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Protected Areas

Protected areas are the cornerstones of conservation; they are the places where the full functioning of ecological processes is allowed to occur, with benefits that spill out into the surrounding seascapes, landscapes and communities. But protected areas are under constant pressure to demonstrate their economic value and have thus suffered reductions in area and levels of protection. Conservation can be accomplished by showing the affordability and substantial benefits of protected areas. CSF’s Protected Areas program provides training for park managers, advocates and inhabitants, as well as economic analyses including revenue strategies, financing plans, economic valuation, and economic impact analyses to support the effective design and use of parks and reserves. CSF envisions a world where policy-makers understand the value of protecting the planet’s most biodiverse marine and terrestrial ecosystems, a world in which protected areas are well-funded, well-managed, used by the public, and expanding.
Group photo at the Gordon and Betty Moore Foundation

Economic Tools for Conservation - 2009 International Course

In 2009 Conservation Strategy Fund gave its 11th annual international training course Economic Tools for Conservation at Stanford University. During the two-week course, participants learn to use economics to be more strategic and successful in their conservation work. Participants study natural resource and environmental economics, practice communication and negotiation techniques, and get hands-on experience with cost-benefit analysis. This course is presented in partnership with the Center for Conservation Biology at Stanford University and The Nature Conservancy.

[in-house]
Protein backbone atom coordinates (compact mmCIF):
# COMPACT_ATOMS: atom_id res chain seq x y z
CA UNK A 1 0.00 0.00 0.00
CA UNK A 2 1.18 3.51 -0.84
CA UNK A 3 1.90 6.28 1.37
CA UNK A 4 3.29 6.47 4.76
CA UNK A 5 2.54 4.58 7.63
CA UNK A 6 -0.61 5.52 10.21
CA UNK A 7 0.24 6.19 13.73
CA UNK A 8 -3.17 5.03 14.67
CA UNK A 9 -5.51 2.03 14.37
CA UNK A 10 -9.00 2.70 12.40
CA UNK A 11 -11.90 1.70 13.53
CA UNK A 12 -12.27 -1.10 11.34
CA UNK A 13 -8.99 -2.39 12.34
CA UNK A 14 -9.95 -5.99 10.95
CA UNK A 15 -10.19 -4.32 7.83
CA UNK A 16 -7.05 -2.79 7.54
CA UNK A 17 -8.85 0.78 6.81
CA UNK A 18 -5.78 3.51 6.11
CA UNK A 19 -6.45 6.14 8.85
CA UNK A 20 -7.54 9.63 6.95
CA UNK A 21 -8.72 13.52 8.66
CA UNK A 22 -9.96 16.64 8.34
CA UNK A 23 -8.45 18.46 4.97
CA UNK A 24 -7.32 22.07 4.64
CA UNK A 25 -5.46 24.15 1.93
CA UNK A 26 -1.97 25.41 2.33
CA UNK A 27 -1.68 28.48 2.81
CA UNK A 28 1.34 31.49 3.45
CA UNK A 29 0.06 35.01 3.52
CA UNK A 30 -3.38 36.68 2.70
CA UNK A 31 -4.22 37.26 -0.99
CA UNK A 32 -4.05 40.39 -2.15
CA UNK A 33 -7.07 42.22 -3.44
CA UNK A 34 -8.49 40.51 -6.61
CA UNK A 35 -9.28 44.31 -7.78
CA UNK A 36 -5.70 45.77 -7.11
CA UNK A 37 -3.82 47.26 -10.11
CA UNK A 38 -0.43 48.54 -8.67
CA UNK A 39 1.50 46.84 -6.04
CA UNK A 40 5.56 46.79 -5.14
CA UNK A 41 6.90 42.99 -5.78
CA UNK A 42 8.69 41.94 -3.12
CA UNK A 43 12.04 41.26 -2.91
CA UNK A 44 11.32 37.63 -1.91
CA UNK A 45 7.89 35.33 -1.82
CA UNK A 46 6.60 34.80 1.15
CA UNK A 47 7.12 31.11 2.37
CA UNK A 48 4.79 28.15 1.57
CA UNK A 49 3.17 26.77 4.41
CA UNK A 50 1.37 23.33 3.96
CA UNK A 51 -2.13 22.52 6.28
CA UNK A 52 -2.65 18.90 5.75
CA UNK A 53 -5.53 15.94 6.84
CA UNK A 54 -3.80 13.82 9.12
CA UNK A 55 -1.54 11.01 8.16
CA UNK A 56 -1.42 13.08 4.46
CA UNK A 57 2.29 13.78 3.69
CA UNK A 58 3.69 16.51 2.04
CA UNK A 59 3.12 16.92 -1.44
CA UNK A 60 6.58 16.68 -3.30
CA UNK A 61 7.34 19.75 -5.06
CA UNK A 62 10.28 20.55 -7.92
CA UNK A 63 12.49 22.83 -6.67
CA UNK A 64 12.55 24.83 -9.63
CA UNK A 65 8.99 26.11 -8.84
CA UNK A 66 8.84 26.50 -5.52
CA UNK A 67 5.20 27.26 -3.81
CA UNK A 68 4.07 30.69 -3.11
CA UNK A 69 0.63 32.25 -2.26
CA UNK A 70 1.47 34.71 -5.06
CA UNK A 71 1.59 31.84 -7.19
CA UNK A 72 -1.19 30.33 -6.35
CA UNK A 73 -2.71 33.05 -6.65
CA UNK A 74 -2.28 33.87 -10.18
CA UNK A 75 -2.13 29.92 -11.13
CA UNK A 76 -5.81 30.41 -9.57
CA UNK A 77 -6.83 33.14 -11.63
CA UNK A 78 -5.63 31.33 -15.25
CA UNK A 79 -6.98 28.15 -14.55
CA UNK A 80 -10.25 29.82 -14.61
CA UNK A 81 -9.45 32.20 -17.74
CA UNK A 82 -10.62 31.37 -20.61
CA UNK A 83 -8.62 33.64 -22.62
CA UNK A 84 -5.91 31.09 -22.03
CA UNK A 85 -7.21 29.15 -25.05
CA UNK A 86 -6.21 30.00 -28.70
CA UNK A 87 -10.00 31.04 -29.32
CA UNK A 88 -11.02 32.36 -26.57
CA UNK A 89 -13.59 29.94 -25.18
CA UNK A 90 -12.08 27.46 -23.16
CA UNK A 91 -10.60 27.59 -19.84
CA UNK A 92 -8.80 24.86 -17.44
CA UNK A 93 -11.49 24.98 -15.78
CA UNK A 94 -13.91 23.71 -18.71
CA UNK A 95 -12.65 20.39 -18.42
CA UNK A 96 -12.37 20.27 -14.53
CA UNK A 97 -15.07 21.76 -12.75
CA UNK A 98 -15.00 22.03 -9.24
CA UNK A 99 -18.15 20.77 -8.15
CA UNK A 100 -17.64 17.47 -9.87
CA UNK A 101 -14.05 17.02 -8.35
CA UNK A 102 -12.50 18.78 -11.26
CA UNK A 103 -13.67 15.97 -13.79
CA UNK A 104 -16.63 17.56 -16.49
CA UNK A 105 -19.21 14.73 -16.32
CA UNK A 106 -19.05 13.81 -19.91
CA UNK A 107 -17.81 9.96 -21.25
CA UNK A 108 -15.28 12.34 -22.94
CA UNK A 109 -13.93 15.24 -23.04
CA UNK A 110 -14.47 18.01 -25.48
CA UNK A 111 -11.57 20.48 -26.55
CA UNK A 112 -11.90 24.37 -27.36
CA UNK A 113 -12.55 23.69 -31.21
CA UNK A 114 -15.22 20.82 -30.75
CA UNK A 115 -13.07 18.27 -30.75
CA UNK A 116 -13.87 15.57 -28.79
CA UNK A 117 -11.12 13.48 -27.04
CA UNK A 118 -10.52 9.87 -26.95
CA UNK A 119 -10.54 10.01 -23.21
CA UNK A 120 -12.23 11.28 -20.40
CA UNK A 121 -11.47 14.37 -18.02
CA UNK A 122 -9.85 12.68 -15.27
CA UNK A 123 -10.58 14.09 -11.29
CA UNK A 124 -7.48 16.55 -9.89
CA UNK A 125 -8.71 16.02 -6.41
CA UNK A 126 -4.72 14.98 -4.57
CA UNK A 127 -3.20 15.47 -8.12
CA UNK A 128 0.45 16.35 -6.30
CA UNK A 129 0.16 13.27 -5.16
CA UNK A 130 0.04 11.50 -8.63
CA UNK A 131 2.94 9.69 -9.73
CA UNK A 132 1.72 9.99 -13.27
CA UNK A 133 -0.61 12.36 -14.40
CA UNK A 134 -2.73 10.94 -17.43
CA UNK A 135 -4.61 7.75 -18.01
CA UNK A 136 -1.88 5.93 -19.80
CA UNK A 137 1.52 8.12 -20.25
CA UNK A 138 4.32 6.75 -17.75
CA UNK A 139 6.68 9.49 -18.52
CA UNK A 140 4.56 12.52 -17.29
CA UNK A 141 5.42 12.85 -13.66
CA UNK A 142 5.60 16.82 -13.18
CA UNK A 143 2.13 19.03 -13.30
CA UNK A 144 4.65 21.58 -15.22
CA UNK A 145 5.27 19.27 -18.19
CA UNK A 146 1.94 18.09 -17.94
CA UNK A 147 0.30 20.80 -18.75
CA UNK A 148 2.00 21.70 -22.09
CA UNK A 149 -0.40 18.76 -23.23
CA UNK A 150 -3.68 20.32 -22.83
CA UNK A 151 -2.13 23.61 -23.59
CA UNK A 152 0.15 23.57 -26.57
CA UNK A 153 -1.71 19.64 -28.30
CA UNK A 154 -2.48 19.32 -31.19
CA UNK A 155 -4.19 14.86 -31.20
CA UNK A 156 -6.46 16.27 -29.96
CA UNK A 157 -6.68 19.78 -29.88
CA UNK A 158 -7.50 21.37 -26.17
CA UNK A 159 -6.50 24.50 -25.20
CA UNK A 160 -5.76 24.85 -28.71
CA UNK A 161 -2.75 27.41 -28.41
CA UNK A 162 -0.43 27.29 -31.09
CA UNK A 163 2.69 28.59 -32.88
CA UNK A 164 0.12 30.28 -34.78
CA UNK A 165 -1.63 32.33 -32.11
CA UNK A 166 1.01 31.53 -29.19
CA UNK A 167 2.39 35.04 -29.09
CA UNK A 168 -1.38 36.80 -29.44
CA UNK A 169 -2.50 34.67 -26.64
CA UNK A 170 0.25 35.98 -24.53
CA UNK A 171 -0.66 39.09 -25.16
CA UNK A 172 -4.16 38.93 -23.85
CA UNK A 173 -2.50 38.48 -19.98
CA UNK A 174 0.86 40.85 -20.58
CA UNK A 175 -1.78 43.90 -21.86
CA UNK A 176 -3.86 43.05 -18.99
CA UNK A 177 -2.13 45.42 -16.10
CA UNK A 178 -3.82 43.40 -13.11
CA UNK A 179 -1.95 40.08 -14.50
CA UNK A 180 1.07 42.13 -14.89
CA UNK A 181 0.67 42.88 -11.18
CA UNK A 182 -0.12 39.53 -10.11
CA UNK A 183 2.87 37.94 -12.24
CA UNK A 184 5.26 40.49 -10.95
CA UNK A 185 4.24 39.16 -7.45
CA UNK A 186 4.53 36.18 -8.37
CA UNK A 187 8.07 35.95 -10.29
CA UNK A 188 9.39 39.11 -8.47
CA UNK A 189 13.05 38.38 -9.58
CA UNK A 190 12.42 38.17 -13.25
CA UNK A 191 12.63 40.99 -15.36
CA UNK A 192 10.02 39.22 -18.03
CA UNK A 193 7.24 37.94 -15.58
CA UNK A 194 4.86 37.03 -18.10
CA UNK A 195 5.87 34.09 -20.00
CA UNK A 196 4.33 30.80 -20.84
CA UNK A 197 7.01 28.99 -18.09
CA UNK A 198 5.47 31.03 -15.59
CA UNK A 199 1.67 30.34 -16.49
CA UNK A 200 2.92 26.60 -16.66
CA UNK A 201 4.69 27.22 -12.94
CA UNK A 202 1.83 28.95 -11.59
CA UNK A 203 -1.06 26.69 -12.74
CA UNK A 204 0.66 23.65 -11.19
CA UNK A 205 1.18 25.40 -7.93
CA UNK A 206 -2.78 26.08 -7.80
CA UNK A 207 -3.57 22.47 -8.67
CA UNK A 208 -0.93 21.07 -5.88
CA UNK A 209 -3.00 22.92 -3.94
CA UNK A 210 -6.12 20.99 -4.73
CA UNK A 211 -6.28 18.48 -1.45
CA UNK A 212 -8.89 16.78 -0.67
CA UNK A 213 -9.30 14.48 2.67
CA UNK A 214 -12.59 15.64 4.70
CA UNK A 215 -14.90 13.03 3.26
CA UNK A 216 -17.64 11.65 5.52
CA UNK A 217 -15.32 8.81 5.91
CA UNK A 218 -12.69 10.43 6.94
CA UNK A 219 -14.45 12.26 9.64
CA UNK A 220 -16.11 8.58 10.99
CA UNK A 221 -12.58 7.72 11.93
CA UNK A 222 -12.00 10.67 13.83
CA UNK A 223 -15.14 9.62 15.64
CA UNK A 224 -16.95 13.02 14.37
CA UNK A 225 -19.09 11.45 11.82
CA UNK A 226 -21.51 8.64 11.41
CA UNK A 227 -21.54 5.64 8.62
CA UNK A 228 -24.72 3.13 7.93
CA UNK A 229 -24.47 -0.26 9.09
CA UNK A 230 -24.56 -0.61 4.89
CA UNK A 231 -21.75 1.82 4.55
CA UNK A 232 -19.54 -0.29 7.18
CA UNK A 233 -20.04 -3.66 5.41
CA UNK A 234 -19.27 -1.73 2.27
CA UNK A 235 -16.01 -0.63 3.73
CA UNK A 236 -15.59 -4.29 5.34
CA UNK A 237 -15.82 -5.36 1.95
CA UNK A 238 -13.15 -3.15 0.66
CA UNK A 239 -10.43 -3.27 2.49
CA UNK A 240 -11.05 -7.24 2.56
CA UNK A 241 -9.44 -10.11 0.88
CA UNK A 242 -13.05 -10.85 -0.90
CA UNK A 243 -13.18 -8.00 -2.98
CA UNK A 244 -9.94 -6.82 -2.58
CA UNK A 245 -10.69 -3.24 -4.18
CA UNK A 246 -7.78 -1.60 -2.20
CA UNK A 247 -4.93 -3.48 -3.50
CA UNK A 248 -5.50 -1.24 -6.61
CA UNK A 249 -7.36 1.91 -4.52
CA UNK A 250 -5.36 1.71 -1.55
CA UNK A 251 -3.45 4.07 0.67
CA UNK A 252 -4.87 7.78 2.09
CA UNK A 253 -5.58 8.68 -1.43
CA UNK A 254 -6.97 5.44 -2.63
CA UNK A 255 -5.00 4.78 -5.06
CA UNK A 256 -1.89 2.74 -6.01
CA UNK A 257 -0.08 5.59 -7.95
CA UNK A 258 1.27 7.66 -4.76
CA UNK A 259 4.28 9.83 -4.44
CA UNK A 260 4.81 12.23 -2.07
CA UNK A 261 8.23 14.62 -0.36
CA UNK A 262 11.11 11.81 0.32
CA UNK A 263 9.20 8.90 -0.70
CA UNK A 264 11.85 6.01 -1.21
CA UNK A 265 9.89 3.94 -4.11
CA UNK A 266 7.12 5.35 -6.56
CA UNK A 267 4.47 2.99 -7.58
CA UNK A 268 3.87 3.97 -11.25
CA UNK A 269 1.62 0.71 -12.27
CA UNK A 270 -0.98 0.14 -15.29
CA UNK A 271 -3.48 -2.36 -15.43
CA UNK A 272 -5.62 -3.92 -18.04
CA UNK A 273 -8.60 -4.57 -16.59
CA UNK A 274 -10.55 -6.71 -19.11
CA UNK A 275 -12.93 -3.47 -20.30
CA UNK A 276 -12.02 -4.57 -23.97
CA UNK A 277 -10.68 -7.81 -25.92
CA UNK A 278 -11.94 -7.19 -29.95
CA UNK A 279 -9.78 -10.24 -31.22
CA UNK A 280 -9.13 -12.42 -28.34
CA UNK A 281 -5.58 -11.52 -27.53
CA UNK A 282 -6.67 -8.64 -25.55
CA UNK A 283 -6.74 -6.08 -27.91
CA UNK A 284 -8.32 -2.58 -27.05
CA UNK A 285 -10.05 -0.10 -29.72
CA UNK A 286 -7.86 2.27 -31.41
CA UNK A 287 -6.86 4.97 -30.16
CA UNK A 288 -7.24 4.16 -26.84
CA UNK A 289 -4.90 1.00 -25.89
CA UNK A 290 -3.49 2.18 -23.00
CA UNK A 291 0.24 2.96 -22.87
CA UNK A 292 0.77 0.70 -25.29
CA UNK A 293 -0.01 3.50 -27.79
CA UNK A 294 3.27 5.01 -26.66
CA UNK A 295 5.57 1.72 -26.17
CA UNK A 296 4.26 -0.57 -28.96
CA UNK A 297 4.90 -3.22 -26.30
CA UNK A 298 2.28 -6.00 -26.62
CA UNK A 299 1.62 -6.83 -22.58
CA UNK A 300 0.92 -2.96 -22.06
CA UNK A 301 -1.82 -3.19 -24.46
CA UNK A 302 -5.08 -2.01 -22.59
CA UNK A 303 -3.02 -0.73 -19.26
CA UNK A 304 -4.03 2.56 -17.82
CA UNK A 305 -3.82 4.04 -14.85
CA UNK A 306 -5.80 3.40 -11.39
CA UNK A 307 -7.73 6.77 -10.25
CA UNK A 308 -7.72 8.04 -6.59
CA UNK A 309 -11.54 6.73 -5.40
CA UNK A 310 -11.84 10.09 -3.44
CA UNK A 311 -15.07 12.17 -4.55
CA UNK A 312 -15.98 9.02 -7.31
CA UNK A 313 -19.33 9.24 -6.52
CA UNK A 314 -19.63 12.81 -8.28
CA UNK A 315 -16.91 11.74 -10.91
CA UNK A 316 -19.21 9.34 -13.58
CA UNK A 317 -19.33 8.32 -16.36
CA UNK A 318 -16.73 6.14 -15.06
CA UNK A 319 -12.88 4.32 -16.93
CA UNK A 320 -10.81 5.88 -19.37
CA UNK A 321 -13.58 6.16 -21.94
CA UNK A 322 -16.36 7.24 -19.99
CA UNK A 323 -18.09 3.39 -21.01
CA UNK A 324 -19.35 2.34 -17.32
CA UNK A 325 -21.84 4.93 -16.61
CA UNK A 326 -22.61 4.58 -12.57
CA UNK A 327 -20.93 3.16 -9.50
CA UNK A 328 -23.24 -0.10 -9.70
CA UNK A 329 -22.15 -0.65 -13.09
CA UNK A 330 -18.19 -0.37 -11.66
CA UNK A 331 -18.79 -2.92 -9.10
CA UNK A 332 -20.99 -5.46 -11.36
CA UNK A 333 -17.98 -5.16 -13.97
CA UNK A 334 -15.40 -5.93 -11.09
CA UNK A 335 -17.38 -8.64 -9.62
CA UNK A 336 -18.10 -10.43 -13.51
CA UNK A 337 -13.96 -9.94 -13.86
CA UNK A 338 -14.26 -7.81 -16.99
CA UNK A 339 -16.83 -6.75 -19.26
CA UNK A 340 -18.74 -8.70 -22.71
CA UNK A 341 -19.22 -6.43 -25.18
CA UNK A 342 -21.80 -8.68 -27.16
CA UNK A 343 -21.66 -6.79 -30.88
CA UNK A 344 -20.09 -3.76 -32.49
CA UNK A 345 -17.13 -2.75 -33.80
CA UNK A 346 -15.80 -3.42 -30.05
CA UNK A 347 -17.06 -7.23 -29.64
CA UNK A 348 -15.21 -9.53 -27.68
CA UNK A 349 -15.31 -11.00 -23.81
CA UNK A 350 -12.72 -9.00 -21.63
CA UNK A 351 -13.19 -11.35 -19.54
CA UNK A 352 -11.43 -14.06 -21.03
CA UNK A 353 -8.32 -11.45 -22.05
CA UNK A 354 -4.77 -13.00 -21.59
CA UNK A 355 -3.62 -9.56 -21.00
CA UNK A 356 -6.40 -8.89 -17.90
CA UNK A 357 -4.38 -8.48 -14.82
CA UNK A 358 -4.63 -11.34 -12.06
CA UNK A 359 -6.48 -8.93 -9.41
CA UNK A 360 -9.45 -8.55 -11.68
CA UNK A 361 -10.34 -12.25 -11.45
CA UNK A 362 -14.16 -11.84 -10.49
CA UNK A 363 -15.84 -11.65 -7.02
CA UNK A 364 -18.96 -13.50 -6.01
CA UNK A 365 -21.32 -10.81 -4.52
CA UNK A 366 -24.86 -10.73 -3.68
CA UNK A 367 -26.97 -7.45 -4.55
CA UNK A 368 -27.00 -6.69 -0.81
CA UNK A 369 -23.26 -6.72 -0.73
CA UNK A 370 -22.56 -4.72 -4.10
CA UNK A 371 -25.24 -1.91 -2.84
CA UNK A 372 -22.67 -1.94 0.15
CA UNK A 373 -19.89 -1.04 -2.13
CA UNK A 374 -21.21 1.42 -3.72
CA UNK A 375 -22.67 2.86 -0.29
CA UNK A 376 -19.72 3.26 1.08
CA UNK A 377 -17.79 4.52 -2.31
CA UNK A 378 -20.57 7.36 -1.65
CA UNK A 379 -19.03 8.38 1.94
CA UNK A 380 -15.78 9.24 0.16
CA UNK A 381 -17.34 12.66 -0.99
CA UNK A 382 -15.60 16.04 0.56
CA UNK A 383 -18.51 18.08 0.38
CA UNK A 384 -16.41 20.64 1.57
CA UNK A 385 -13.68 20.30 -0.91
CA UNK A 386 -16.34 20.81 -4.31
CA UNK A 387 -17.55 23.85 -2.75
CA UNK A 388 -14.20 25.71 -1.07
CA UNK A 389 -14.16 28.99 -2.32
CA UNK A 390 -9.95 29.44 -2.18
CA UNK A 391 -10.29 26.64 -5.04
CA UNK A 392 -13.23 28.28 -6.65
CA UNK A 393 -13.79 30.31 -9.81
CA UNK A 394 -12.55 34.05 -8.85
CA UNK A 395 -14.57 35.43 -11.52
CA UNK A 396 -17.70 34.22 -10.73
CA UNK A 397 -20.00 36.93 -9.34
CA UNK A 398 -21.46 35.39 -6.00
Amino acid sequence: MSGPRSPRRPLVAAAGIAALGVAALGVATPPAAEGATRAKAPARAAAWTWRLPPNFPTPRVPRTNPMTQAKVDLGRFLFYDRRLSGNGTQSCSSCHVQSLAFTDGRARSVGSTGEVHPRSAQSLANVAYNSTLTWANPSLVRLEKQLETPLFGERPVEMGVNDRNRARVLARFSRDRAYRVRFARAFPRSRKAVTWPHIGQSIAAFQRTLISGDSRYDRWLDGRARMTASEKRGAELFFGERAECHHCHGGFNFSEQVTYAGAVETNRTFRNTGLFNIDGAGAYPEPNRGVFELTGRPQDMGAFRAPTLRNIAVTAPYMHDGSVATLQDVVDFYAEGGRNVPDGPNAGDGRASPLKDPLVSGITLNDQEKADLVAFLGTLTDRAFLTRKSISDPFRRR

Program
The course covers the following subjects:

Microeconomics
Market theory: supply, demand, market equilibrium, and competition.

Photo of a deep sea giant turtle swimming in clear tropical sea water.

Ocean Economics - Abrolhos Reef, Brazil

Conservation Strategy Fund (CSF) conducted economic valuation research of Marine areas in Belize, Panama and Brazil. This work was supported by Conservation International’s Marine Management Area Science program. Valuation of ecosystem goods and services was carried out within three formally protected marine areas: Gladden Spit (Belize), Coiba (Panama) and Abrolhos (Brazil).

Parks and people, not parks vs. people

Are parks good for poor people or bad? And do they protect nature? CSF Founder John Reid writes an Open Forum in the San Francisco Chronicle. http://www.sfgate.com/cgi-bin/article.cgi?f=/c/a/2006/06/15/EDGI8JE6J51.DTL

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